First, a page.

“If men were angels no government would be necessary. If angels were to govern men, neither external nor internal controls on government would be necessary.”
and The Center for Ethical Governance
"A number of Republicans, including most of their leaders, are bad enough, but over half the Democrats...are vicious, stupid-looking scoundrels with apparently not a redeeming trait.
-NY Assemblyman Teddy Roosevelt
"Corruption strikes at the foundation of all law....The bribe giver is worse than the thief, for the thief robs the individual, while the corrupt official plunders an entire city or State.”
- President Roosevelt
Address to Congress, 1903
The Museum of Political Corruption
A Timeline of Corruption and Attempts to Combat Corruption in the United States
1758 “George Washington’s campaign for the Virginia House of Burgesses spends 39 Pounds (roughly $8,000 today) on alcohol to “treat” voters on Election Day. This is not considered unusual. http://www.newrivernotes.com/topical_books_1892_virginia_washingtontohouseofburgess.htm
1776 Maryland rule on bribery: “If any person shall give any bribe, present or reward, or any promise…to obtain or procure a vote….or to be appointed to…any office of profit or trust….[he] shall be forever disqualified to hold any office of trust or profit in this state.” (Teachout 108-109).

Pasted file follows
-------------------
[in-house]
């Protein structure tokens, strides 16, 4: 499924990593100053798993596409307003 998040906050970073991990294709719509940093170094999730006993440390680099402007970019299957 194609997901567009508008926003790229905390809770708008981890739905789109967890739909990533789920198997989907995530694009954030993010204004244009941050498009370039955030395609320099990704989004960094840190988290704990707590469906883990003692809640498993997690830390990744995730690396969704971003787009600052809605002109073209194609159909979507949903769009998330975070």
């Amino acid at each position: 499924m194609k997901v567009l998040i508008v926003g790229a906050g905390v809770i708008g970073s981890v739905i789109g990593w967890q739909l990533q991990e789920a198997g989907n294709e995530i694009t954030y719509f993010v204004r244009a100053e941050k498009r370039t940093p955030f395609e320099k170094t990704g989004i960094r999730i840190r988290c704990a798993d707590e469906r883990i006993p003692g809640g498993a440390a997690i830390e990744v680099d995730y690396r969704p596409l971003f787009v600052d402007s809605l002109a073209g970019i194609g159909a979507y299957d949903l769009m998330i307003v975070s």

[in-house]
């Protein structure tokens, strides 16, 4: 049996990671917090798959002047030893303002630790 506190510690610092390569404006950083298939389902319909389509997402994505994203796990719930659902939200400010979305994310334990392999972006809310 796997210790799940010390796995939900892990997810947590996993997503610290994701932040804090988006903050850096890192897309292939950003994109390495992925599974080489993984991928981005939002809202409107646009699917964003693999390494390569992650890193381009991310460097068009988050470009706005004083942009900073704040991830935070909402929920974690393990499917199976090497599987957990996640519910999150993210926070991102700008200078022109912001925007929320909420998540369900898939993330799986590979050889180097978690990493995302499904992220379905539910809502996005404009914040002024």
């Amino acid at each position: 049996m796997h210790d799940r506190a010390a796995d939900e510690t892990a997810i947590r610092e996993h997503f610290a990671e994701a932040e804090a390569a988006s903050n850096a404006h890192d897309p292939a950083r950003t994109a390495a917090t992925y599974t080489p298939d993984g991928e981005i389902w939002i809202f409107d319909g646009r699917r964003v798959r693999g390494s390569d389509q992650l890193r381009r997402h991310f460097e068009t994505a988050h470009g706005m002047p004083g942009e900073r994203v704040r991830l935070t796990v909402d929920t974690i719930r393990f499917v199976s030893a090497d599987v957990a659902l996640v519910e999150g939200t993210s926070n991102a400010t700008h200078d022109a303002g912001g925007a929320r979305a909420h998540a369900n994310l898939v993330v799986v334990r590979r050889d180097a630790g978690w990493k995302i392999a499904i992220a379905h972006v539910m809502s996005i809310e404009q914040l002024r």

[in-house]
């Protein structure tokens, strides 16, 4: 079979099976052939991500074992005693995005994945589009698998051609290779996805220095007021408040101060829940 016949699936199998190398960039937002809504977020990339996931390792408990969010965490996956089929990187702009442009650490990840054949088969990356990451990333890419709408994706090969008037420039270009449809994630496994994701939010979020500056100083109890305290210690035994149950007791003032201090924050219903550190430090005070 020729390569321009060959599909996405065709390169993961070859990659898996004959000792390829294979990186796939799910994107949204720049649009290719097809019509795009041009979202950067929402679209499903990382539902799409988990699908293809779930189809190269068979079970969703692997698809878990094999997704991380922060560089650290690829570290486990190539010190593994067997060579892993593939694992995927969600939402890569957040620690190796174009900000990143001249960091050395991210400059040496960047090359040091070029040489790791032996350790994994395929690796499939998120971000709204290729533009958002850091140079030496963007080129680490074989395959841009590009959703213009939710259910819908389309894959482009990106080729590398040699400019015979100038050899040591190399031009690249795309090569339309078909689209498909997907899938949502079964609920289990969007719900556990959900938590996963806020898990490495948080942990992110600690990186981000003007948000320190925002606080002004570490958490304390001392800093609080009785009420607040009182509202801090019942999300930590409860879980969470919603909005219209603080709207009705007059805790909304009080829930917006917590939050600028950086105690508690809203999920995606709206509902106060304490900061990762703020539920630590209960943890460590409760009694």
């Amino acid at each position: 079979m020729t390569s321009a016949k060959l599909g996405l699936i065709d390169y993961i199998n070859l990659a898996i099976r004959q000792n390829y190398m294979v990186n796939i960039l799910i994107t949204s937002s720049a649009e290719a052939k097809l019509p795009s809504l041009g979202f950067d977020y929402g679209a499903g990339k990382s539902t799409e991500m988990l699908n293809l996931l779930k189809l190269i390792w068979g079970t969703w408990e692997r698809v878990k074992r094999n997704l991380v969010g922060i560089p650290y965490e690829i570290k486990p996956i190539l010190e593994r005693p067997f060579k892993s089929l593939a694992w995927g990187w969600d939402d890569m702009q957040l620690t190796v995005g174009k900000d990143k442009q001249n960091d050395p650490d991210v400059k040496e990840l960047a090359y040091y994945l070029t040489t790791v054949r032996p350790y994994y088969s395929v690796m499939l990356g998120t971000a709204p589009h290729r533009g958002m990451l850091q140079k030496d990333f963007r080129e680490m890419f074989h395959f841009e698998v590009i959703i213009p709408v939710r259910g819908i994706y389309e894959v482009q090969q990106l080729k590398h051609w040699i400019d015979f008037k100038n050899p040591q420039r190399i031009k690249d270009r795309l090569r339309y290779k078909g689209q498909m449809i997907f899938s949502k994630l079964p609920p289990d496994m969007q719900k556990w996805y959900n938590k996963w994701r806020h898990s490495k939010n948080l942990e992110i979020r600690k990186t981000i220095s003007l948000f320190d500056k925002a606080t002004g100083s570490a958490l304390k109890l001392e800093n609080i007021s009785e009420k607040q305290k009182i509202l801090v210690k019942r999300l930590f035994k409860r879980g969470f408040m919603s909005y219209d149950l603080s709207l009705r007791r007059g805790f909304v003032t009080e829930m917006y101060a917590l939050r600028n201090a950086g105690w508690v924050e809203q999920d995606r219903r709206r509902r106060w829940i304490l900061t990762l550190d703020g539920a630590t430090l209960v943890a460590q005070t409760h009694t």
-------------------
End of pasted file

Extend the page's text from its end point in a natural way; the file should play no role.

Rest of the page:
1778 American emissary to France, Silas Deane, accepts golden snuff box from the King in contravention of the law that "no person in the service of the United States should accept from any king, prince, or minister any present or gratuity whatsoever….”(Teachout 23) (later on Arthur Lee and Benjamin Franklin also accepted golden snuff boxes).
1787Constitutional Convention & Federalist Papers
Franklin speaking at the Constitutional Convention: The Constitution was “likely to be well administered for a course of years, and can only end in despotism, as other forms have done before it, when the people shall become so corrupted as to need despotic government, being incapable of any other.” (Teachout, p. 15)